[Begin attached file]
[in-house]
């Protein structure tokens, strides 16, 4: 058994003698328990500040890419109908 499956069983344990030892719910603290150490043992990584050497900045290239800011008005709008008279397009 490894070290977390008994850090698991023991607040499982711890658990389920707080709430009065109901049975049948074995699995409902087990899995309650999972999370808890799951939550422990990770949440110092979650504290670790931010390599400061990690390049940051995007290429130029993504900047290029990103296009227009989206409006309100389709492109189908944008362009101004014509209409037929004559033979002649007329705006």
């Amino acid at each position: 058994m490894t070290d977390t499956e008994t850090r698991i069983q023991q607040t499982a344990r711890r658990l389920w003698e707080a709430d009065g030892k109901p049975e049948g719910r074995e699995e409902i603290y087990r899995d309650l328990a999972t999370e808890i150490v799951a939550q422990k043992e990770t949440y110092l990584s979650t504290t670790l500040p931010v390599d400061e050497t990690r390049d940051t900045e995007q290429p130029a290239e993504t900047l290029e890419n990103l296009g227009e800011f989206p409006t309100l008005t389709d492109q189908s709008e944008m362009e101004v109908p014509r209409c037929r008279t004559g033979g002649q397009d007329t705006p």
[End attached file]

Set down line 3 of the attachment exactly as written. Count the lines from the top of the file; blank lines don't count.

């Amino acid at each position: 058994m490894t070290d977390t499956e008994t850090r698991i069983q023991q607040t499982a344990r711890r658990l389920w003698e707080a709430d009065g030892k109901p049975e049948g719910r074995e699995e409902i603290y087990r899995d309650l328990a999972t999370e808890i150490v799951a939550q422990k043992e990770t949440y110092l990584s979650t504290t670790l500040p931010v390599d400061e050497t990690r390049d940051t900045e995007q290429p130029a290239e993504t900047l290029e890419n990103l296009g227009e800011f989206p409006t309100l008005t389709d492109q189908s709008e944008m362009e101004v109908p014509r209409c037929r008279t004559g033979g002649q397009d007329t705006p």